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Zimbabwe, August 2015: Changing the face of social mobilization through SMS

© UNICEF 2015/Richard Nyamanhindi
Innovations are coming fast and furious: a power-generating soccer ball, smart boreholes and high-profile projects which arm villages with laptops and smartphones.

By Richard Nyamanhindi

Can a text message amplify the voices of young people in Zimbabwe? With an increasing number of youth grappling with a myriad of challenges such as unemployment and HIV, it seems no quick solution is in sight. Rather than rely on external solutions, a new notion is emerging that if the right technology gets to the most vulnerable people, they can lead their own development.

Innovations are coming fast and furious: a power-generating soccer ball, smart boreholes and high-profile projects which arm villages with laptops and smartphones. To date, however, these splashy technologies that delight TED-conference attendees have yet to catch fire with the people they have been designed to help.

What if these innovations were designed around a technology that Zimbabwean young people already have? Mobile phones – chiefly the cheap, unsmart variety – that are used by a majority in the rural areas. Could the most transformational technology also be the least sexy?

This is the proposition that the Zimbabwe Youth Council (ZYC) and UNICEF are testing with the U-Report that went live in May this year.

The U-Report is a free SMS service with outgoing poll questions and a computer algorithm that distills incoming information – and let development partners figure out how best to use it to promote participation.

Three months later, in a country with a mobile penetration of 110 percent, nearly 12,000 young Zimbabweans have already signed up for the U-Report. Why?

“Stigma in schools, communities and health institutions remain a major challenge for adherence to ARV therapy in HIV-infected children and adolescents,” said one U-Reporter in an HIV testing and counselling poll sent out in July.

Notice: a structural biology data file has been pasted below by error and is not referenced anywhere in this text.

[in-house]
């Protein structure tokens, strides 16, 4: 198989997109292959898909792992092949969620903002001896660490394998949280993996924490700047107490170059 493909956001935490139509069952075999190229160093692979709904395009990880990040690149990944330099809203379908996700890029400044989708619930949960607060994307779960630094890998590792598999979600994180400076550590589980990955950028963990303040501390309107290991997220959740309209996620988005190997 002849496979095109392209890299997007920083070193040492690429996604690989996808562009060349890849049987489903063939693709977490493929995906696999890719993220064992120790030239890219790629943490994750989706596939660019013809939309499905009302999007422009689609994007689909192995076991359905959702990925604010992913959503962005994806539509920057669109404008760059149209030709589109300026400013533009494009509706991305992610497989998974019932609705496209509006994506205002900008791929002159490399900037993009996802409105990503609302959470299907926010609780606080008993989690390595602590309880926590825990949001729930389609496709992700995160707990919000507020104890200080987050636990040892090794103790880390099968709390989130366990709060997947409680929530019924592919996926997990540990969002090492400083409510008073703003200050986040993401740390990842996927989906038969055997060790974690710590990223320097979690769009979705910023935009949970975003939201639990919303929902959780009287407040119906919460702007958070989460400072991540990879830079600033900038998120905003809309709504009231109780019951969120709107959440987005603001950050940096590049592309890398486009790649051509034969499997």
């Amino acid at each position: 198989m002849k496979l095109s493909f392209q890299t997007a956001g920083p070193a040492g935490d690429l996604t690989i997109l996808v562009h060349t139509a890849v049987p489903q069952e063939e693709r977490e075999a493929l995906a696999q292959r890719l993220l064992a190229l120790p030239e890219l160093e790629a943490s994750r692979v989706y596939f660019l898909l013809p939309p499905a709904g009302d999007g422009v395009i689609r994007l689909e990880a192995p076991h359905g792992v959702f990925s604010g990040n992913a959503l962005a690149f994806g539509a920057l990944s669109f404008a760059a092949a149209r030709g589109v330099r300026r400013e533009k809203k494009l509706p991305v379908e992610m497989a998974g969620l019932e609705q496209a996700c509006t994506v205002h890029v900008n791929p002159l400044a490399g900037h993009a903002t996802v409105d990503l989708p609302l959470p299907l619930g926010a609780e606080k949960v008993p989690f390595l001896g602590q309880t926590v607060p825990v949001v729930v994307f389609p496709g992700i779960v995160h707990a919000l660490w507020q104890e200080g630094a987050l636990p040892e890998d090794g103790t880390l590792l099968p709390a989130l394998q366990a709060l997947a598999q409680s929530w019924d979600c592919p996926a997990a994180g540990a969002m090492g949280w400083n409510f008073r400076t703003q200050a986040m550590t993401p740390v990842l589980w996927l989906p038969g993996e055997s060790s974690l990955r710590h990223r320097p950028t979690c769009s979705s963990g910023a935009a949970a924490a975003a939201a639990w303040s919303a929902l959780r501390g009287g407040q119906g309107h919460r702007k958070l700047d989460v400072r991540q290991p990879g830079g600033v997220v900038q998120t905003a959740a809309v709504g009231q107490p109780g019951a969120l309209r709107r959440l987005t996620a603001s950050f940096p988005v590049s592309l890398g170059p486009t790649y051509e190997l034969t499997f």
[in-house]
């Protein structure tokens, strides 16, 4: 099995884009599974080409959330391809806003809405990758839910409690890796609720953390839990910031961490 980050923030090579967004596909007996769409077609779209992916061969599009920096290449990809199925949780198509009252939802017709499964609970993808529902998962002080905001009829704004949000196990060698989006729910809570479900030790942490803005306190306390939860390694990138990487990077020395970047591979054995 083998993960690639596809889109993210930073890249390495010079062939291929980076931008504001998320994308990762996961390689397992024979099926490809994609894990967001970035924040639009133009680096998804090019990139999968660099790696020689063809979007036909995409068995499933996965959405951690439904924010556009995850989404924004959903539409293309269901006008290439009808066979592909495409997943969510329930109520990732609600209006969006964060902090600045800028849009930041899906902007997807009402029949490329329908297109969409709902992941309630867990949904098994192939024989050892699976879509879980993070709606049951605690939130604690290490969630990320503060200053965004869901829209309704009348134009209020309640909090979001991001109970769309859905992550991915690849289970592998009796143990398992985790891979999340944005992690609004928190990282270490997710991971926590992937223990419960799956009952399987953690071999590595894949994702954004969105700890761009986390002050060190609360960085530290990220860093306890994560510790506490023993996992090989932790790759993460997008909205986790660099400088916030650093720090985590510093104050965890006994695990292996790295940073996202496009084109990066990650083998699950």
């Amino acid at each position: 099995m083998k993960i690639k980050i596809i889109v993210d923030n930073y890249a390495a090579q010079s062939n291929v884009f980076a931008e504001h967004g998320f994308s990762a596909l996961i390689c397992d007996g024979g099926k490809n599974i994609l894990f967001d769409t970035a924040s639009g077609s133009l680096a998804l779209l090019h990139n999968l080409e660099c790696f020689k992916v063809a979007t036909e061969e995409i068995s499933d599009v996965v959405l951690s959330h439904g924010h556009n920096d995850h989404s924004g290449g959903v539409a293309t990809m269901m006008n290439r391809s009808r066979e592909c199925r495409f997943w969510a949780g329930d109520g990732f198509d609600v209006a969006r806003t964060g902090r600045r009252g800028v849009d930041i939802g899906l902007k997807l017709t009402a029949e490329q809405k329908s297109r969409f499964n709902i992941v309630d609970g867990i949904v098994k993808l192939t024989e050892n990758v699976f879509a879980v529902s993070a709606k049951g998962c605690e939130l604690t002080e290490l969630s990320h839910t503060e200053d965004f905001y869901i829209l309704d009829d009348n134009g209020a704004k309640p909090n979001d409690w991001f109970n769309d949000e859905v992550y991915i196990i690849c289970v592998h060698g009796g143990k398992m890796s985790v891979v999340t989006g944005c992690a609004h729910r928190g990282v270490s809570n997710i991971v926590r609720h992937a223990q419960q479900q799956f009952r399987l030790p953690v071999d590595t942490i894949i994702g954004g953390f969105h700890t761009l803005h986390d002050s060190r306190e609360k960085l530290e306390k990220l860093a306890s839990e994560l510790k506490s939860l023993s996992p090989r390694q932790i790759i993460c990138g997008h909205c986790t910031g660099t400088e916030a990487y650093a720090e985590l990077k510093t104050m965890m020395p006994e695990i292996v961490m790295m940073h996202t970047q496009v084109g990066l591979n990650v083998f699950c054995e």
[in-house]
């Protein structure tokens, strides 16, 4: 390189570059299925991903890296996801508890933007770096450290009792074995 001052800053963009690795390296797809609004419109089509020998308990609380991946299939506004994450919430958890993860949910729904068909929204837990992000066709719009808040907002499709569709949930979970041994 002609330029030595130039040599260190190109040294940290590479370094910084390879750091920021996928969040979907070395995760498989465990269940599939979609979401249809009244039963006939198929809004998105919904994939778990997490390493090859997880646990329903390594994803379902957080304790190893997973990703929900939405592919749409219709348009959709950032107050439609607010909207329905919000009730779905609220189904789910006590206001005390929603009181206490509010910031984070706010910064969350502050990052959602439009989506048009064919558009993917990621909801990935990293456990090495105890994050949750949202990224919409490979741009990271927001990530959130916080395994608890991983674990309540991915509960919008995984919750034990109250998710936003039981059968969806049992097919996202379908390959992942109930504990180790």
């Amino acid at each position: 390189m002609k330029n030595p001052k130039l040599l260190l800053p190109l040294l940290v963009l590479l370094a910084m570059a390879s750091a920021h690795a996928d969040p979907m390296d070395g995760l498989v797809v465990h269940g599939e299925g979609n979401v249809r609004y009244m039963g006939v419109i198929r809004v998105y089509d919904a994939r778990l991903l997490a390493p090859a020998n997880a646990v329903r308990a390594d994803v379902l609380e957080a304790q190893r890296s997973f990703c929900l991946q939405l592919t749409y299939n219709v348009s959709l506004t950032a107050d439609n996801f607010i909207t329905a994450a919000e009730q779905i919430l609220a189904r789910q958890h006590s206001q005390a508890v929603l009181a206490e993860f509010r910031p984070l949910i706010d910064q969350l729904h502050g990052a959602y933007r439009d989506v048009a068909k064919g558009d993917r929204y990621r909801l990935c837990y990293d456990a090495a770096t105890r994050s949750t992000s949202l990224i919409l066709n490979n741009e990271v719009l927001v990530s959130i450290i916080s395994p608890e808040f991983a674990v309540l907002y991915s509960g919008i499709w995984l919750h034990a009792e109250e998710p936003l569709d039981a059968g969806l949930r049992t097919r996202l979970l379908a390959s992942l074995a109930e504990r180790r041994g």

Considering the text message above. Increased HIV infections rates among young people thrive on information delays. Even in emergencies, responses are determined by how quickly information moves. Thus, U-Report helps to move from a ‘what happened’ to a ‘what is happening’ system of responding to issues affecting communities.

However, no matter how engaging the U-Report is, the challenges facing young people defy a quick fix. According to the 2014 Multiple Indicator Cluster Survey (MICS), less than 40 percent of young people have been tested for HIV. More challenging still are the cultural barriers to progress for young people. Thirty three percent of Zimbabwean girls are married before the age 18, 37 percent of women aged 15 to 49 according to the MICS thought it acceptable for a husband to beat his wife (24 per cent of men agreed). Early marriages are also on the increase.

These daunting figures notwithstanding, the U-Report model of peer-to-peer education has potential to change attitudes and policies. In changing social mobilization, the U-Report is therefore simple but revolutionary. With the platform as the conduit, the U-Reporters drive debate, exchange ideas and change minds.

On August 18, the U-Report team texted out, “Dear U-Reporter are you aware of the prepaid water meters issue? As thousands of replies rushed in, the U-Report server categorized responses by province and key words, while the U-Report team sifted for representative responses that could be shared with the whole network. Conscious of its role as objective facilitator, the team highlighted the strong opinions held on both sides.

Paddington Johannes one of the first U-Reporters says: “For me, as a young man in Zimbabwe, our culture trains us to be quiet. U-Report lets us speak out. We need policymakers to know about the things that are happening in our community.”

For Paddington and his fellow Scouts striving to change their communities for the better, he carries a powerful message: “Let everyone know: yes we can make a change. We can stand for what we believe in. We can make a difference.”

The open-source attitude driving debates on the U-Report platform is emblematic of the ZYC and UNICEF’s approach to the adoption of technology. What happens when U-Reporters seek greater control over the messages sent to the network, or divide into groups on sensitive issues? The U-Report team does not claim to have the answer, but insists that if the tool is accessible and available, someone or a group of someones will figure it out.

Ultimately, though, this transformation is not about a new crowd-sourcing algorithm. Real innovation is about trusting people especially the young ones with the tools to solve their own problems.

 

 
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